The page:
I believe it is healthy, protective and empowering at vocal lessons to train on two fronts: Intellectual and sensational.
- Intellectual vocal training deals with our thinking brain...the hemisphere commonly referred to as "left brain" ... which uses a mathematical and analytical processes to learn a technique such as vocal support.
- Sensory vocal training deals with more abstract "right brain"... more visual and artistic in it's processes... which considers feelings and sensations that go along with ways to do something. Paradox: The sensations our nerves present us with often do not correlate with anatomical movements, i.e. a vocal break is "felt" in the back of the soft palate, but is happening in the larynx. The power of breath, when properly applied, should be "felt" as coming from the pelvic floor instead of the diaphragm or lungs. Consider the phantom limb syndrome, when a felt body part is not really there.
Every single cognitive function has right hemisphere and left hemisphere components. - neuropsychologist Associate Professor Michael SalingWhen you use the intellect to understand how your anatomy is supposed to function, you can use the imagery that goes along with sensation to much better effect. You can protect yourself from what your intellect knows is damaging, even if you sense no damage (pushing when you're so used to it you don't even feel it).
But intellectually studying and understanding anatomy is not enough. Case in point: A math geek who understands the science behind throwing a ball might make a poor baseball player due to limited muscle coordination and under-rehearsed (or wrongly repeated) muscle memory.
For sensory training I find it often very effective to find out what physical activity is familiar to my client's body. Many times performing an athletic skill can be correlated to a vocal technique. If the singer plays basketball, golf, baseball, does karate, etc, I can suggest that they power their voice from the same center that they do their physical activity. This unlocks the naturalness of good support without eliminating the necessary effort for breath support and control. At the same time, I teach the student what should be going on vocally, and I call attention to a harmful sensation that might be right in a physical skill, such as tightening the neck and shoulders for dance or weight training.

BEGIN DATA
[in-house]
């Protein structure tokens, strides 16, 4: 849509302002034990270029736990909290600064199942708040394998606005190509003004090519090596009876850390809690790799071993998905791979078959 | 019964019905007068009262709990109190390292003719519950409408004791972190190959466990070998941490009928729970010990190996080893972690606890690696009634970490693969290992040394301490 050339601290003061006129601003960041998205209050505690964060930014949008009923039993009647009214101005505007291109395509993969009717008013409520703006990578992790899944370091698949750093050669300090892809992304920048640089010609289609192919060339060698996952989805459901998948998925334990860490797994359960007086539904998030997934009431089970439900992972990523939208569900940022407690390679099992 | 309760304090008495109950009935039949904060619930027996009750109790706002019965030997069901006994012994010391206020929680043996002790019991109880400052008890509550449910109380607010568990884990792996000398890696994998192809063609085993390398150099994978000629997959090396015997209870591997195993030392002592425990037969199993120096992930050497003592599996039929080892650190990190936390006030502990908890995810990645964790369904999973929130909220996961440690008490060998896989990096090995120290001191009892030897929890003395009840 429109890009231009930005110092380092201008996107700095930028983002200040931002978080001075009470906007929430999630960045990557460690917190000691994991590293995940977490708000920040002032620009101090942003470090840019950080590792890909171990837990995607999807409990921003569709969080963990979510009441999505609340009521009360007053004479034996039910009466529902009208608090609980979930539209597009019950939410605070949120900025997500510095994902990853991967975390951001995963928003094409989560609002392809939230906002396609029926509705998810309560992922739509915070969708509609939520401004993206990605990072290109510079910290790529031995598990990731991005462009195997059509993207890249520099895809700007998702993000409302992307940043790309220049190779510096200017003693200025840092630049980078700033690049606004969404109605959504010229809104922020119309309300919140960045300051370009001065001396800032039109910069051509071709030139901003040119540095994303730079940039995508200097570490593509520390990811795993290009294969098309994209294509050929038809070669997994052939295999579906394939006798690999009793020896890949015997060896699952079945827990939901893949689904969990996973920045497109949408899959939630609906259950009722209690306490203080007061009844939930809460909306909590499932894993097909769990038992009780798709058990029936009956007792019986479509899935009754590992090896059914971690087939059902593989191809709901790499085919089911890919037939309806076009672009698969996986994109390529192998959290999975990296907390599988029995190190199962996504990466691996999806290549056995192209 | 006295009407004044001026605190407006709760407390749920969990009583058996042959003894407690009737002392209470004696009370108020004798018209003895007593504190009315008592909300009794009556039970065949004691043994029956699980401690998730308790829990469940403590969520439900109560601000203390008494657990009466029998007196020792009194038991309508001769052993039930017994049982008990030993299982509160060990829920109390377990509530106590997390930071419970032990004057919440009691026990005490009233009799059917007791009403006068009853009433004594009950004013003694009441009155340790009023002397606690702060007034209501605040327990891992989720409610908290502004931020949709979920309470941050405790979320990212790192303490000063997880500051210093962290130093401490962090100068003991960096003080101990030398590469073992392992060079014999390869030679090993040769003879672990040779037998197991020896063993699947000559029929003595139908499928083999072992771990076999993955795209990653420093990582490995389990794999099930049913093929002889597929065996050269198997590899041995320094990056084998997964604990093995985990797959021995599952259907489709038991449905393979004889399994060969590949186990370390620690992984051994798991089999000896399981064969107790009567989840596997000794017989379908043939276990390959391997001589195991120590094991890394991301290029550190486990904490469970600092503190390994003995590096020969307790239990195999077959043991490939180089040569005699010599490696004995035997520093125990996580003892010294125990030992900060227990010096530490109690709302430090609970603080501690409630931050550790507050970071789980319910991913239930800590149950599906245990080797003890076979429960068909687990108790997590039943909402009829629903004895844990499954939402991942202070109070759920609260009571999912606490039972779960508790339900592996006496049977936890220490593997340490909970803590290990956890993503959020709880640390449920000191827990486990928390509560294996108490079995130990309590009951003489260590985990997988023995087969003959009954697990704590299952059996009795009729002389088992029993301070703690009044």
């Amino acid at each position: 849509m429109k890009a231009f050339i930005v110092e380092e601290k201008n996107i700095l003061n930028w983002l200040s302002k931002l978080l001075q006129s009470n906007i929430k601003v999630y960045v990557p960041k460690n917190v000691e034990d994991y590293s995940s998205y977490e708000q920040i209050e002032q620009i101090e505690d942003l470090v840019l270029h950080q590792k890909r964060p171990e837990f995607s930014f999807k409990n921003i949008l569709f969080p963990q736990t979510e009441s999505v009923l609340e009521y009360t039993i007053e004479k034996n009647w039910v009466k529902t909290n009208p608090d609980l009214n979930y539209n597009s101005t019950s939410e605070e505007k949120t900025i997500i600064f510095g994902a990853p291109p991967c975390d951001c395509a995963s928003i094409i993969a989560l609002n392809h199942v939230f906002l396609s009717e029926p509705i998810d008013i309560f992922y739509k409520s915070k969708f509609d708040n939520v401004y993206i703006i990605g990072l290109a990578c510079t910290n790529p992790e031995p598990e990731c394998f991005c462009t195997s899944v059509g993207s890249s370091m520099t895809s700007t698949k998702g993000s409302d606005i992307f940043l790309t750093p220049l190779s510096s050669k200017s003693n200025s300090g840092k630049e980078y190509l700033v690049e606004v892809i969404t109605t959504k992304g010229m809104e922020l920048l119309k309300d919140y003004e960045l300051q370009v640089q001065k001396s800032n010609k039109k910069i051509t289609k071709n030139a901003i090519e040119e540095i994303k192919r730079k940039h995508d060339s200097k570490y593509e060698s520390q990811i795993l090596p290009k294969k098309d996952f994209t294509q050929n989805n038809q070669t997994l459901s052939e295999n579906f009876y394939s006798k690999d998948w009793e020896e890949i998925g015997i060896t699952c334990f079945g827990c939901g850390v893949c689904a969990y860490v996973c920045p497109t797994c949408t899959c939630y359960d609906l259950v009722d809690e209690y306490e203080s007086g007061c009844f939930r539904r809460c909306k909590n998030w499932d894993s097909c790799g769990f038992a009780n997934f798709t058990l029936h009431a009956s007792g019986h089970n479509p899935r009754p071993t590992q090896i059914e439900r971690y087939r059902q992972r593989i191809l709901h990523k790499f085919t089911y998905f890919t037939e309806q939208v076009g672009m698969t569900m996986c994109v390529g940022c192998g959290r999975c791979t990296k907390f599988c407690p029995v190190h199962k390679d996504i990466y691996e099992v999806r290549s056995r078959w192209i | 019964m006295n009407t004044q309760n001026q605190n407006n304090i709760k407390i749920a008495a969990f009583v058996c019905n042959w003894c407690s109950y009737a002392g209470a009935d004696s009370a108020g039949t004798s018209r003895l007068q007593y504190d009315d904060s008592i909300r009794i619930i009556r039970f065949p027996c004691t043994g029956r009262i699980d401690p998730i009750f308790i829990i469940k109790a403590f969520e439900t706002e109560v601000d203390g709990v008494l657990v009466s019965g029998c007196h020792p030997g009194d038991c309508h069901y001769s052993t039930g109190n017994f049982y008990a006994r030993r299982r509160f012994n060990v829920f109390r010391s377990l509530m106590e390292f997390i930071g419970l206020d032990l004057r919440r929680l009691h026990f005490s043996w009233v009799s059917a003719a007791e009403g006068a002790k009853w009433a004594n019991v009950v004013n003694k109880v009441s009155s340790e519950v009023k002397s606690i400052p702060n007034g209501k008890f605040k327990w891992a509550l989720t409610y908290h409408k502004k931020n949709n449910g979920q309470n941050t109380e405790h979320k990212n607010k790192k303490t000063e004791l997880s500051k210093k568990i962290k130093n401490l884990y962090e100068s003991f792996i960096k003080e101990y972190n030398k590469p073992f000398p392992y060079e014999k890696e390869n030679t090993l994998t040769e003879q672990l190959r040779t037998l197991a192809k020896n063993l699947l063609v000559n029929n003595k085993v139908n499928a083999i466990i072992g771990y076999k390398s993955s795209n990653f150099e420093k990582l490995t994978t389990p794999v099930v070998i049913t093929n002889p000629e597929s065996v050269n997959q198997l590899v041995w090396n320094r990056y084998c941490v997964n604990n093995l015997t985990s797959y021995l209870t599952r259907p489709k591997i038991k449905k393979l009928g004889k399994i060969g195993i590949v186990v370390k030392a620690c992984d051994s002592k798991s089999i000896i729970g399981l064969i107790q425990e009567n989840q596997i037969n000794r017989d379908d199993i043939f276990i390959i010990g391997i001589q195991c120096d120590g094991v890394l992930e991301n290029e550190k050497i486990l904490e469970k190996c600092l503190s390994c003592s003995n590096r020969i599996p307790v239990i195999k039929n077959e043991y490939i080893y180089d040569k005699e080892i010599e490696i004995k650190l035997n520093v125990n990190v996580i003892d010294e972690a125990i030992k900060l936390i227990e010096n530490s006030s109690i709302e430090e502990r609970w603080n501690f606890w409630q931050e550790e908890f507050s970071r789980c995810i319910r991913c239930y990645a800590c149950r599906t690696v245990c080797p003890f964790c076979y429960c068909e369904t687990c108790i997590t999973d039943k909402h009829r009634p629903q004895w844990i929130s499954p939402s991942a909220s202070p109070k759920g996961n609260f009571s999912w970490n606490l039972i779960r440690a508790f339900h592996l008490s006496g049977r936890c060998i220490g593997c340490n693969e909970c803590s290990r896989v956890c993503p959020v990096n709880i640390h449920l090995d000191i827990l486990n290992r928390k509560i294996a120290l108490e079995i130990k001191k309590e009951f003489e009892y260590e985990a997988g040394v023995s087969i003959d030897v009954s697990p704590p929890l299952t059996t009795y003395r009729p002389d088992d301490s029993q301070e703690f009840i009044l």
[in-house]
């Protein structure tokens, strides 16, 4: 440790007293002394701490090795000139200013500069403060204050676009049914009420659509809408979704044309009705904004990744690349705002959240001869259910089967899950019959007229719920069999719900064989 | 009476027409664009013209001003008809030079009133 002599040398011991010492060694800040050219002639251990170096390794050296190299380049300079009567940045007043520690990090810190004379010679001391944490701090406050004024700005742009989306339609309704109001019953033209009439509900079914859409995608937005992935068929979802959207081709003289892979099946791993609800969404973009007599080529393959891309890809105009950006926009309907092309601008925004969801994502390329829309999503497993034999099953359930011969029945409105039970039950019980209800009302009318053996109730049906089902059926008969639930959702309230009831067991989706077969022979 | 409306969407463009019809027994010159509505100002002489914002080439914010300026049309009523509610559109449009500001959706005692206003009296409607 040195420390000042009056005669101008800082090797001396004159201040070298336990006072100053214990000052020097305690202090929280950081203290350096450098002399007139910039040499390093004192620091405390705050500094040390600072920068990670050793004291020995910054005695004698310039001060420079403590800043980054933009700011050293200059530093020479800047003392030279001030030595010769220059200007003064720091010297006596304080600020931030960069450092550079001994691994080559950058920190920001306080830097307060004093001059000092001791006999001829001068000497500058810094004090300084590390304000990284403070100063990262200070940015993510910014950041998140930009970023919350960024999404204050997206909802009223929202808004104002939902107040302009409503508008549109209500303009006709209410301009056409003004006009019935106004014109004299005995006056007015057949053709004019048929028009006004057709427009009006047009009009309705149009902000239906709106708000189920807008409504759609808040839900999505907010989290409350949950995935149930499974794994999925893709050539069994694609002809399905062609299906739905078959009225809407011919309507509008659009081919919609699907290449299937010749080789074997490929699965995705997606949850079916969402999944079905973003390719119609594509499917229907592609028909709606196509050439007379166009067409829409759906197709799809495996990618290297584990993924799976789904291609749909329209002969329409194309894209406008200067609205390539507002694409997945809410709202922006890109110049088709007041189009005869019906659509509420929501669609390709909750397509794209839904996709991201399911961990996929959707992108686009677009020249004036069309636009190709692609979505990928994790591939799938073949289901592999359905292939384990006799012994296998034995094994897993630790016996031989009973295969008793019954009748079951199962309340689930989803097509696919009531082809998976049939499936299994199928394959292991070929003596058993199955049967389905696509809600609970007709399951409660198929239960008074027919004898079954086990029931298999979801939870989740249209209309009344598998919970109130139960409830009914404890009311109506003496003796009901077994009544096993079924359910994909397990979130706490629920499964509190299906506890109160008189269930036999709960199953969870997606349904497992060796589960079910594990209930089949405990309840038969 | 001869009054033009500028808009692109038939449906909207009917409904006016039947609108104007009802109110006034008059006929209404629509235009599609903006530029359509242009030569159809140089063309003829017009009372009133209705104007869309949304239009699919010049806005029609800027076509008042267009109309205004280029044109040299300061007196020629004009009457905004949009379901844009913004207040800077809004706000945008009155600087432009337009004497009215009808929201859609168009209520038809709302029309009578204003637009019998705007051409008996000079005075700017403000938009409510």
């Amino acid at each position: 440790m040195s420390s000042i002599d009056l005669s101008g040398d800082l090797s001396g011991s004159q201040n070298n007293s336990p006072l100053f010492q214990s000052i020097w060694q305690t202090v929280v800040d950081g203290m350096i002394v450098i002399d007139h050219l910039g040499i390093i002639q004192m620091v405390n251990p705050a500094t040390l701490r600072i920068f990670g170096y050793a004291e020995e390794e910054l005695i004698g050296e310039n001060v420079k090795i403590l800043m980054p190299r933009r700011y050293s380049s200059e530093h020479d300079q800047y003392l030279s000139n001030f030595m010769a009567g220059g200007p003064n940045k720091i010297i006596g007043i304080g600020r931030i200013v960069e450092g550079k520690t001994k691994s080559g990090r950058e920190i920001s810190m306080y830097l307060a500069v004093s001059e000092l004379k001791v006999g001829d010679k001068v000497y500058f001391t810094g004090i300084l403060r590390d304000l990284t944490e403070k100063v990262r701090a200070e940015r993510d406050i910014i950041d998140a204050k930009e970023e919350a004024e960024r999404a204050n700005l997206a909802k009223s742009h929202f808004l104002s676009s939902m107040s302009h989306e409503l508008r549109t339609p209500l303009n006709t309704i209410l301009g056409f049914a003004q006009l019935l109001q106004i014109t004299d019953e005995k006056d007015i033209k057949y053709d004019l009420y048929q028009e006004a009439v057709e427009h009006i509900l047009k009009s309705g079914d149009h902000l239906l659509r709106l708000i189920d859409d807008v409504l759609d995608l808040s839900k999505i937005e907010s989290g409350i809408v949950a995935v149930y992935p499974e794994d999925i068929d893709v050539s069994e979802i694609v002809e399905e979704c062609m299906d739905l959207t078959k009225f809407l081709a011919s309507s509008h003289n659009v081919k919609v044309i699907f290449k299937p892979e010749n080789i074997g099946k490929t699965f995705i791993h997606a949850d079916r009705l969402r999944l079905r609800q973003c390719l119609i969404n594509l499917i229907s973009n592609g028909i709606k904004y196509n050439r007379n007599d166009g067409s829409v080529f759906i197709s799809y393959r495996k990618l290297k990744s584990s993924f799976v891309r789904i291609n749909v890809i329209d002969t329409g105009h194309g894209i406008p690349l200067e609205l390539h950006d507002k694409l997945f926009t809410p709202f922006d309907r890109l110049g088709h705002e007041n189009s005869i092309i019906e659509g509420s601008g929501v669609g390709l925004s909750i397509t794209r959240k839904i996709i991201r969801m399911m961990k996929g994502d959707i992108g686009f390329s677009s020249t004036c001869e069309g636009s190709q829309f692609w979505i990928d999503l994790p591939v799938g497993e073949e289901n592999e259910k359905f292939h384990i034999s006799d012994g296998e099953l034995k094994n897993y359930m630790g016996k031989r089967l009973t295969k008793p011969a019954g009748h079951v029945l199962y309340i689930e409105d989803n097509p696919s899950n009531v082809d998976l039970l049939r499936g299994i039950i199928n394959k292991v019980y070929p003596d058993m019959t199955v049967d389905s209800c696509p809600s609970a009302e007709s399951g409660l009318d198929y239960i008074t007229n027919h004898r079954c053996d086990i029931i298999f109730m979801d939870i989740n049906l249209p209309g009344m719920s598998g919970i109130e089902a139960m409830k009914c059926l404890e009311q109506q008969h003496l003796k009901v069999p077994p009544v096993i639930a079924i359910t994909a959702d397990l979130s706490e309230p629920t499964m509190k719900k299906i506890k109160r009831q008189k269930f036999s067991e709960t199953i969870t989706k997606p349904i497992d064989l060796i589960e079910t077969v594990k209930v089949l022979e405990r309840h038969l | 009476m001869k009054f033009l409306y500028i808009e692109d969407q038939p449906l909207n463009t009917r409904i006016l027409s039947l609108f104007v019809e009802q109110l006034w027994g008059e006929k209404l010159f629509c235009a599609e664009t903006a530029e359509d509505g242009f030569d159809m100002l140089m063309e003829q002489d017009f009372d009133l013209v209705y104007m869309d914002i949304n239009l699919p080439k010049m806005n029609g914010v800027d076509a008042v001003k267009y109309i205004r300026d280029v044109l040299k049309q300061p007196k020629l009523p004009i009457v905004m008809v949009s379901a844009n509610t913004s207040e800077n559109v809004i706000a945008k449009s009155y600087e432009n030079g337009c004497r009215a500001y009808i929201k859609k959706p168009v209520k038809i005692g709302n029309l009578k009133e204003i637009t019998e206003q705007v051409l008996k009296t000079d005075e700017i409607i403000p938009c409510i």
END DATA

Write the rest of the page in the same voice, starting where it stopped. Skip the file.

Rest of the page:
Even though there is tension involved in low abs, butt & back for breath support, I call it a "power center" instead of a tension center. It is also not like a solid foundational stone; the vocal power center has to change shapes to support our voices, because singing is not static. It is a living, moving thing. It should become so natural to power our voices from this center that one is not aware of even using it. It should feel instead that our voices just resonate out of us, even when we up the volume or scream metal.
This dance of teaching both sides of the brain is a tricky and sometimes sneaky thing. Sometimes I still get puzzled as to where the source of the incorrect tension lies in my student. This is where, as a voice teacher, I find concepts and insights from the Alexander Technique, as well as the Feldenkrais Method, highly useful. When mysterious vocal inabilities don't respond to my usual methods, I try to be creative. I constantly study other reputable teachers' techniques. I am always looking for new ways to defeat vocal challenges. Sometimes it can be as simple as addressing the other side of the amazing brain!